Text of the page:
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I want to force you to deal with my argument. We can dispense with definitions altogether, if that helps:

If thing-A is able to do anything except violate logic, and also knows everything including the future and counterfactuals, and also desires (purely, totally, infinitely, unconflictedly) the nonexistence of thing-B, then thing-A and thing-B cannot logically exist in the same universe.

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Again, it seems to me that even given this, god could still have a morally sufficient reason not to remove evil.

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No way, because god is limited only by logic. If he wants a taco, he can have a taco plus no evil. If he wants a chinchilla, he can have a chinchilla plus no evil, Except for evil itself, he can have anything plus no evil. If evil itself is what he wants, then he isn’t z-factor. If there’s something other than evil that he can’t have, then he isn’t x-factor. Either way, if evil exists, the tri-factored grilled cheese sandwich does not.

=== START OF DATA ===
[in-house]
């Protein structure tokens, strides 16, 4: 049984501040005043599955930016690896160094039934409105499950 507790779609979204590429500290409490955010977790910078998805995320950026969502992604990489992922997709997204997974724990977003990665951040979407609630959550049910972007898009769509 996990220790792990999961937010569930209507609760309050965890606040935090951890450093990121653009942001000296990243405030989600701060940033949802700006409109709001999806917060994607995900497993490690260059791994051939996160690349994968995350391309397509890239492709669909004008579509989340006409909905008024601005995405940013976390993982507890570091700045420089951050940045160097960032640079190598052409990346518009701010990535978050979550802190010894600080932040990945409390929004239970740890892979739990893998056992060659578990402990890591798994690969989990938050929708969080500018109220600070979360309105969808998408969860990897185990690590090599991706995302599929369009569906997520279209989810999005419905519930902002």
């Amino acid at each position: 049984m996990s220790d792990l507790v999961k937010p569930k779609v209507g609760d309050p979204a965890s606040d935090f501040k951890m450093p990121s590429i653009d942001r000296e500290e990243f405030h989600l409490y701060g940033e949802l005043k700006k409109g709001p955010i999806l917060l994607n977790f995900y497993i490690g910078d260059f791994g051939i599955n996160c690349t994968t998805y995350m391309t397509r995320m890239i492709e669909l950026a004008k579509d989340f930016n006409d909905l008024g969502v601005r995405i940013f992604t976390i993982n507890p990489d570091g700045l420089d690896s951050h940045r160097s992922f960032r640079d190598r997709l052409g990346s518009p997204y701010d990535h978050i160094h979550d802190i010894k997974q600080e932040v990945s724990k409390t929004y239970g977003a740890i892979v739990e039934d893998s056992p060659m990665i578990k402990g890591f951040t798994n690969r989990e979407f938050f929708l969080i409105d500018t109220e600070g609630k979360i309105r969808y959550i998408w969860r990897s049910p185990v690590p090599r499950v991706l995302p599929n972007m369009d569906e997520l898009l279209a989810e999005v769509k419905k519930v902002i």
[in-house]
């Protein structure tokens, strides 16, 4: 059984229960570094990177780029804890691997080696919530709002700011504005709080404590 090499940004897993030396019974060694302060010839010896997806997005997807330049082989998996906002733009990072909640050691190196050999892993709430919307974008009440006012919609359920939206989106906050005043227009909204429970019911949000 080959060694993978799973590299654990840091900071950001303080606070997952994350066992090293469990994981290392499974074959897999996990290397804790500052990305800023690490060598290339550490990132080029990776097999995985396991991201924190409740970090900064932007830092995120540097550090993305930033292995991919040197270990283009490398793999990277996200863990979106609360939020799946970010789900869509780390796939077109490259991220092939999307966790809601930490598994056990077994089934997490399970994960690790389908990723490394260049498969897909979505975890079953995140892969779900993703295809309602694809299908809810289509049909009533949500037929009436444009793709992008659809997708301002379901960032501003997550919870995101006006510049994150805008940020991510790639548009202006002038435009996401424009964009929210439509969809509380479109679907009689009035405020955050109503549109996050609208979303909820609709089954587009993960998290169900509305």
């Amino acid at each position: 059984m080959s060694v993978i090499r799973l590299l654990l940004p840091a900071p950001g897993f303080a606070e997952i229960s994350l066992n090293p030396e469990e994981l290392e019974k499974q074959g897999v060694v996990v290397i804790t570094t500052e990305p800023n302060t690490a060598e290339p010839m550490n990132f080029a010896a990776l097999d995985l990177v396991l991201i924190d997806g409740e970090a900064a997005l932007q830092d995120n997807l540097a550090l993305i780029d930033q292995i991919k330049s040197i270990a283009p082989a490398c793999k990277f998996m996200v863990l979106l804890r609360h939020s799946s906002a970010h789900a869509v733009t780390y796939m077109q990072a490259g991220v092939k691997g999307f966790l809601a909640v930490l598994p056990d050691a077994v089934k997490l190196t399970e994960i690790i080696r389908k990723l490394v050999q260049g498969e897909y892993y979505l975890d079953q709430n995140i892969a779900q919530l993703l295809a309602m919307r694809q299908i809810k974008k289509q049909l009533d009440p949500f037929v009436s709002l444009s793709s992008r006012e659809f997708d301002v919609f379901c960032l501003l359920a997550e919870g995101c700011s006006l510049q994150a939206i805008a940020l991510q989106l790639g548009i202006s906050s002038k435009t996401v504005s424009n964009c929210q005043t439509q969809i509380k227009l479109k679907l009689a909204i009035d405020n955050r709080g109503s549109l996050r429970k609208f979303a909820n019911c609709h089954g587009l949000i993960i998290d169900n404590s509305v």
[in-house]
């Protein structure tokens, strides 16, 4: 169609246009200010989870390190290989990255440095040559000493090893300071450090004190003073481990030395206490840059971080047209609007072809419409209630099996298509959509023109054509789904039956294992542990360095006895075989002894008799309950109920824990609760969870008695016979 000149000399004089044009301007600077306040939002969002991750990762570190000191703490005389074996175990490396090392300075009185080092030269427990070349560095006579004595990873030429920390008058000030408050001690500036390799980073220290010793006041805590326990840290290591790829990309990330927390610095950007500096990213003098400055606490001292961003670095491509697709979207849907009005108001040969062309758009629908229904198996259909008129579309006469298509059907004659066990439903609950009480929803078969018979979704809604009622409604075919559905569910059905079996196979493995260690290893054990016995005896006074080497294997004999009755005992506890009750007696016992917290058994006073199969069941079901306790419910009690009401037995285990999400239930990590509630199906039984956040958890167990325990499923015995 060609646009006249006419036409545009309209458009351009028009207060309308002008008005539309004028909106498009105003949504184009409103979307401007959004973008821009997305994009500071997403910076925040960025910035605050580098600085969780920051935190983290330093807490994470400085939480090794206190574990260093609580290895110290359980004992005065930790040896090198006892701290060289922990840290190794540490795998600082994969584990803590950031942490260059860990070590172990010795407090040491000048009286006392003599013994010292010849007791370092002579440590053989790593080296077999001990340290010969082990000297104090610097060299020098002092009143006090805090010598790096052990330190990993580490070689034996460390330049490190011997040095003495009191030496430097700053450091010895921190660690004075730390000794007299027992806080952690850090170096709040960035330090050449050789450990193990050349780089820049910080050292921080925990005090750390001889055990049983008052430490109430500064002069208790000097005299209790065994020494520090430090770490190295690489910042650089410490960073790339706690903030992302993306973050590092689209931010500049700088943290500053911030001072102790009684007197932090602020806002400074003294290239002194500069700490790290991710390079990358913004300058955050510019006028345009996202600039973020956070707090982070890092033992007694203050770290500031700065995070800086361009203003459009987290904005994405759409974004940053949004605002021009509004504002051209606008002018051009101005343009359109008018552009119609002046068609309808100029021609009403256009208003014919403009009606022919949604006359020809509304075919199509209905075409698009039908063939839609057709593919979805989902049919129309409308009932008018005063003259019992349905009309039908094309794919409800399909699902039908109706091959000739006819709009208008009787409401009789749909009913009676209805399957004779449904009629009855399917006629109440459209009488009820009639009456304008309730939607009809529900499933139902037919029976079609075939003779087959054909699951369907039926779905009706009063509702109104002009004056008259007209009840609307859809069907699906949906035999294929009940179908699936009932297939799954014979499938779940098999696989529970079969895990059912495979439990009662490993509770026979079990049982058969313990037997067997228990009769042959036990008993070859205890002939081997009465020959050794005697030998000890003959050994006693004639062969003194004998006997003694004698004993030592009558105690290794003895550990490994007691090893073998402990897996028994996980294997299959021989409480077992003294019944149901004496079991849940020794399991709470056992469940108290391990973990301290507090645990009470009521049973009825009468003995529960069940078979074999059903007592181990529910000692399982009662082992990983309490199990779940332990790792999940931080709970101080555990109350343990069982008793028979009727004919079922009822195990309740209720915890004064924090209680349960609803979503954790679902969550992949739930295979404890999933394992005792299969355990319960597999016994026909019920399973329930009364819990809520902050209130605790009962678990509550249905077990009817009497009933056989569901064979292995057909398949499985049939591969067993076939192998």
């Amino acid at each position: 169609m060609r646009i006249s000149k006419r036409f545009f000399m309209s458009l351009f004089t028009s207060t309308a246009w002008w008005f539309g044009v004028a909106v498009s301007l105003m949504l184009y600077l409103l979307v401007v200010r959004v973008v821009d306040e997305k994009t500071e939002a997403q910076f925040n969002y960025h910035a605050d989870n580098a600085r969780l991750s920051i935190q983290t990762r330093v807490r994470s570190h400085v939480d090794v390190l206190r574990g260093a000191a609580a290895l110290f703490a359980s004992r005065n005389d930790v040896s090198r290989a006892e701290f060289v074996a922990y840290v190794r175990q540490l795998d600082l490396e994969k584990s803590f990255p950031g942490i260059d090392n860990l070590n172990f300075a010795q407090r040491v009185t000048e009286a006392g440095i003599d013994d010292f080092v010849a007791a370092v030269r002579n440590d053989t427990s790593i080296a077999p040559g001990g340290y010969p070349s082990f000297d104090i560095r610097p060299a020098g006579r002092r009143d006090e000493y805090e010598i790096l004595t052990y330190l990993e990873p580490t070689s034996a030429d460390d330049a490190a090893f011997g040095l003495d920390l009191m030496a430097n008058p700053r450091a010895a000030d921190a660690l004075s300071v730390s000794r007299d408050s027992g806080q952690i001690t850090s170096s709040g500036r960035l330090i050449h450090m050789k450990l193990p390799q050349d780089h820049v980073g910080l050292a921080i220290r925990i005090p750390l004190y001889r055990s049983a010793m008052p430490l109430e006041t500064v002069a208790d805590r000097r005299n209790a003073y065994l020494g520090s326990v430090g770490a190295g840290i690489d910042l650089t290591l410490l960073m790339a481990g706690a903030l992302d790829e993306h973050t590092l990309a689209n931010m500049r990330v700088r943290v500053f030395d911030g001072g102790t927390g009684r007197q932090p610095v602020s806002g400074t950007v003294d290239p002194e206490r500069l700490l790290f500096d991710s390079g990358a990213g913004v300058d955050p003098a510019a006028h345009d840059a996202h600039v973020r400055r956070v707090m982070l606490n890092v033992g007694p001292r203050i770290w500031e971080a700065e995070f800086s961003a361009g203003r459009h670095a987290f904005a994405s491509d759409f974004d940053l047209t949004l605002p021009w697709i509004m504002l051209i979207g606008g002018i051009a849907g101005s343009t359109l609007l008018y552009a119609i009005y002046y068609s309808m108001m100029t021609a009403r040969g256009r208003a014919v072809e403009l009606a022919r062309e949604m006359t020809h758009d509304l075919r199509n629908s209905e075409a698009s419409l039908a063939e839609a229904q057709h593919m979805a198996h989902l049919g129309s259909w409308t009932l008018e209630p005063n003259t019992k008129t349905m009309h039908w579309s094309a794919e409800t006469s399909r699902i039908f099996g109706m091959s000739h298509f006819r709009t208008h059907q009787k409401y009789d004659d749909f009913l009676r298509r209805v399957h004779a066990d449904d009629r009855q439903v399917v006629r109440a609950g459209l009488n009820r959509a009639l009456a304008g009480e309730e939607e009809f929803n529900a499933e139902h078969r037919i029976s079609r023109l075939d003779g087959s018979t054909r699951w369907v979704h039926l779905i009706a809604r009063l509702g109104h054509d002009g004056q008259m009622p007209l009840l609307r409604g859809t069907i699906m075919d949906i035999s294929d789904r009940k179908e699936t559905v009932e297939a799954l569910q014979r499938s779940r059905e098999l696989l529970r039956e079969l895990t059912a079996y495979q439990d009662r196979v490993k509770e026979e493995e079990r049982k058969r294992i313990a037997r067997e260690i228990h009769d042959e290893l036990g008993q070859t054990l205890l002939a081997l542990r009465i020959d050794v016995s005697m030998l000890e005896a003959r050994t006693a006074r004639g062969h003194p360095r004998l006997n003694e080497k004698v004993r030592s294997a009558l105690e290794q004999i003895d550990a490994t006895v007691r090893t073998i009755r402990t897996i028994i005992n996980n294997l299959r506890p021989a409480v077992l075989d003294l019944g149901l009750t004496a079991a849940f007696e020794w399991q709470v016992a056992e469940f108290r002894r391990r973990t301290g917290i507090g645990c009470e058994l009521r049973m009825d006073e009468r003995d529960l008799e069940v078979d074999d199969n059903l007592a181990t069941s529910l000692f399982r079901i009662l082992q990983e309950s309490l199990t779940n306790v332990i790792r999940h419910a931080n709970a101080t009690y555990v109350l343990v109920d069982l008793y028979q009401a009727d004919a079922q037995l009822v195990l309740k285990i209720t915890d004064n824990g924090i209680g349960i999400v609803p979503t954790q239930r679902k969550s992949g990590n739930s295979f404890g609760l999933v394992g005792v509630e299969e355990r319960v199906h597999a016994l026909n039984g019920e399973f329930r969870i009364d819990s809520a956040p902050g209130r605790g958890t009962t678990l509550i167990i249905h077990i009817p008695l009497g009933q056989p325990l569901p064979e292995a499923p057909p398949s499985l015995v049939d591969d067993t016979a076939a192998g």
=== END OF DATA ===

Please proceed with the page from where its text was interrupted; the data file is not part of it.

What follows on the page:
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If Wiploc wants to define omnibenevolence in a way that makes a morally sufficient reason impossible he should say so.

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I’m telling you straight out that evil cannot exist if an omnipotent, omniscient, omnibenevolent god exists. I don’t know how I can be more clear.

Any theist who wants to rationally believe in a tri-omni god is going to have to disavow one or more of those definitions.

I’m told that there is a branch of Christianity that says that god doesn’t know the future. They still call him “omnibenevolent,” but they say he was just guessing when he picked which world to create. That’s fine. That works. They don’t have a problem with the PoE, and the PoE doesn’t have a problem with them. They can even use the PoE as a tool for winning more people to their belief. They get to tell anyone who believes god is omnipotent and omnibenevolent (as I have defined those terms) that god logically cannot also be omniscient (as I have defined that term).